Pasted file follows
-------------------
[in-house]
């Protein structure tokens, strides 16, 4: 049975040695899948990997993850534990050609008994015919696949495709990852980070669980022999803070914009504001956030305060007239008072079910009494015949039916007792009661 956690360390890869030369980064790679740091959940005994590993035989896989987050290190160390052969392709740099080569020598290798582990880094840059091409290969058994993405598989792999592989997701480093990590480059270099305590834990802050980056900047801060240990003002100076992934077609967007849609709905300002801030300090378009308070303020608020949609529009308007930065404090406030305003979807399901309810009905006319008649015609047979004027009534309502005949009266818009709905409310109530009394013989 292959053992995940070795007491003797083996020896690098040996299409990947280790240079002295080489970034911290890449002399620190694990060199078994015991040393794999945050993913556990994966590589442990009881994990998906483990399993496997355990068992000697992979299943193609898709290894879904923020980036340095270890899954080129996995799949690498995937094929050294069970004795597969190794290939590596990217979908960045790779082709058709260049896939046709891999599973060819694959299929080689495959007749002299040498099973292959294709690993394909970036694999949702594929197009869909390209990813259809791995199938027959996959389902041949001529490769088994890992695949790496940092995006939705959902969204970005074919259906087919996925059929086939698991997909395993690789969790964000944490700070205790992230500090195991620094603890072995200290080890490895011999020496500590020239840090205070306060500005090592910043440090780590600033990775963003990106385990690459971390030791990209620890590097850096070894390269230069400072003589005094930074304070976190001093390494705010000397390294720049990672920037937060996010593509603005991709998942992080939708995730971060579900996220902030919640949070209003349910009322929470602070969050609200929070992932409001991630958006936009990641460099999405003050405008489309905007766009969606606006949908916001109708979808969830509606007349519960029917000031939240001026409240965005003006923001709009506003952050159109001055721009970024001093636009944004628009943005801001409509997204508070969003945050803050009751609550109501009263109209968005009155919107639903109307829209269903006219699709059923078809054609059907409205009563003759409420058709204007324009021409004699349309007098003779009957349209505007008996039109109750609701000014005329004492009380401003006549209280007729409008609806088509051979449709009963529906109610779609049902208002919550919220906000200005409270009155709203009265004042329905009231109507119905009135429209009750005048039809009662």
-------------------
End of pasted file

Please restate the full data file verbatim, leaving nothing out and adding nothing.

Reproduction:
[in-house]
């Protein structure tokens, strides 16, 4: 049975040695899948990997993850534990050609008994015919696949495709990852980070669980022999803070914009504001956030305060007239008072079910009494015949039916007792009661 956690360390890869030369980064790679740091959940005994590993035989896989987050290190160390052969392709740099080569020598290798582990880094840059091409290969058994993405598989792999592989997701480093990590480059270099305590834990802050980056900047801060240990003002100076992934077609967007849609709905300002801030300090378009308070303020608020949609529009308007930065404090406030305003979807399901309810009905006319008649015609047979004027009534309502005949009266818009709905409310109530009394013989 292959053992995940070795007491003797083996020896690098040996299409990947280790240079002295080489970034911290890449002399620190694990060199078994015991040393794999945050993913556990994966590589442990009881994990998906483990399993496997355990068992000697992979299943193609898709290894879904923020980036340095270890899954080129996995799949690498995937094929050294069970004795597969190794290939590596990217979908960045790779082709058709260049896939046709891999599973060819694959299929080689495959007749002299040498099973292959294709690993394909970036694999949702594929197009869909390209990813259809791995199938027959996959389902041949001529490769088994890992695949790496940092995006939705959902969204970005074919259906087919996925059929086939698991997909395993690789969790964000944490700070205790992230500090195991620094603890072995200290080890490895011999020496500590020239840090205070306060500005090592910043440090780590600033990775963003990106385990690459971390030791990209620890590097850096070894390269230069400072003589005094930074304070976190001093390494705010000397390294720049990672920037937060996010593509603005991709998942992080939708995730971060579900996220902030919640949070209003349910009322929470602070969050609200929070992932409001991630958006936009990641460099999405003050405008489309905007766009969606606006949908916001109708979808969830509606007349519960029917000031939240001026409240965005003006923001709009506003952050159109001055721009970024001093636009944004628009943005801001409509997204508070969003945050803050009751609550109501009263109209968005009155919107639903109307829209269903006219699709059923078809054609059907409205009563003759409420058709204007324009021409004699349309007098003779009957349209505007008996039109109750609701000014005329004492009380401003006549209280007729409008609806088509051979449709009963529906109610779609049902208002919550919220906000200005409270009155709203009265004042329905009231109507119905009135429209009750005048039809009662």